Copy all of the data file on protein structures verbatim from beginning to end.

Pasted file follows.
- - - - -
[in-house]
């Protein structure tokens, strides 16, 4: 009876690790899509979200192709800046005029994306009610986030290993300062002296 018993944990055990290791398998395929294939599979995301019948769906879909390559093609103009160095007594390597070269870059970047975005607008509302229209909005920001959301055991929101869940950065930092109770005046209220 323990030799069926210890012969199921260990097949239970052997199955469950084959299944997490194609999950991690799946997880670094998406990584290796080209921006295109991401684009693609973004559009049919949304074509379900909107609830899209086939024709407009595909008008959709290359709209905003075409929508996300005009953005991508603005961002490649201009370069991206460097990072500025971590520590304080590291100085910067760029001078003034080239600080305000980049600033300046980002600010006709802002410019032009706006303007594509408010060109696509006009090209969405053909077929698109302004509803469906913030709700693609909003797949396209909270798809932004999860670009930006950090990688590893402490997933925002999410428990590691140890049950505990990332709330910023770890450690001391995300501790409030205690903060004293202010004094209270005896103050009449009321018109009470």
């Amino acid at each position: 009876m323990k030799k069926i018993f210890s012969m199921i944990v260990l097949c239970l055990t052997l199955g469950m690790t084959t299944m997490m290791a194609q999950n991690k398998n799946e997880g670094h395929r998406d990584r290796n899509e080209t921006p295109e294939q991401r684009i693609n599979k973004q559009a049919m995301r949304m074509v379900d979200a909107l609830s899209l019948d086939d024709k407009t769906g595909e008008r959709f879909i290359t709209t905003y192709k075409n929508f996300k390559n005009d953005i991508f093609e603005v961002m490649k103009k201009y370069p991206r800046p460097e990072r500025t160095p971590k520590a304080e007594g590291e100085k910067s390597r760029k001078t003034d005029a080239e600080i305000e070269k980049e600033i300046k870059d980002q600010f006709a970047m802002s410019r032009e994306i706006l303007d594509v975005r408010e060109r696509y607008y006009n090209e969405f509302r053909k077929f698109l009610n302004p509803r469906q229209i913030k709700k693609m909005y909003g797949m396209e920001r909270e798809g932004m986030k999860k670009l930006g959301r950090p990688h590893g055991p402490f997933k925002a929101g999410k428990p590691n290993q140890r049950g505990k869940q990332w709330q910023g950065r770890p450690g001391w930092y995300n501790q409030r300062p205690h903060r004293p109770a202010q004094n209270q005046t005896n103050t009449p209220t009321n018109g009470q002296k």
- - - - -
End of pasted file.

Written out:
[in-house]
């Protein structure tokens, strides 16, 4: 009876690790899509979200192709800046005029994306009610986030290993300062002296 018993944990055990290791398998395929294939599979995301019948769906879909390559093609103009160095007594390597070269870059970047975005607008509302229209909005920001959301055991929101869940950065930092109770005046209220 323990030799069926210890012969199921260990097949239970052997199955469950084959299944997490194609999950991690799946997880670094998406990584290796080209921006295109991401684009693609973004559009049919949304074509379900909107609830899209086939024709407009595909008008959709290359709209905003075409929508996300005009953005991508603005961002490649201009370069991206460097990072500025971590520590304080590291100085910067760029001078003034080239600080305000980049600033300046980002600010006709802002410019032009706006303007594509408010060109696509006009090209969405053909077929698109302004509803469906913030709700693609909003797949396209909270798809932004999860670009930006950090990688590893402490997933925002999410428990590691140890049950505990990332709330910023770890450690001391995300501790409030205690903060004293202010004094209270005896103050009449009321018109009470």
């Amino acid at each position: 009876m323990k030799k069926i018993f210890s012969m199921i944990v260990l097949c239970l055990t052997l199955g469950m690790t084959t299944m997490m290791a194609q999950n991690k398998n799946e997880g670094h395929r998406d990584r290796n899509e080209t921006p295109e294939q991401r684009i693609n599979k973004q559009a049919m995301r949304m074509v379900d979200a909107l609830s899209l019948d086939d024709k407009t769906g595909e008008r959709f879909i290359t709209t905003y192709k075409n929508f996300k390559n005009d953005i991508f093609e603005v961002m490649k103009k201009y370069p991206r800046p460097e990072r500025t160095p971590k520590a304080e007594g590291e100085k910067s390597r760029k001078t003034d005029a080239e600080i305000e070269k980049e600033i300046k870059d980002q600010f006709a970047m802002s410019r032009e994306i706006l303007d594509v975005r408010e060109r696509y607008y006009n090209e969405f509302r053909k077929f698109l009610n302004p509803r469906q229209i913030k709700k693609m909005y909003g797949m396209e920001r909270e798809g932004m986030k999860k670009l930006g959301r950090p990688h590893g055991p402490f997933k925002a929101g999410k428990p590691n290993q140890r049950g505990k869940q990332w709330q910023g950065r770890p450690g001391w930092y995300n501790q409030r300062p205690h903060r004293p109770a202010q004094n209270q005046t005896n103050t009449p209220t009321n018109g009470q002296k």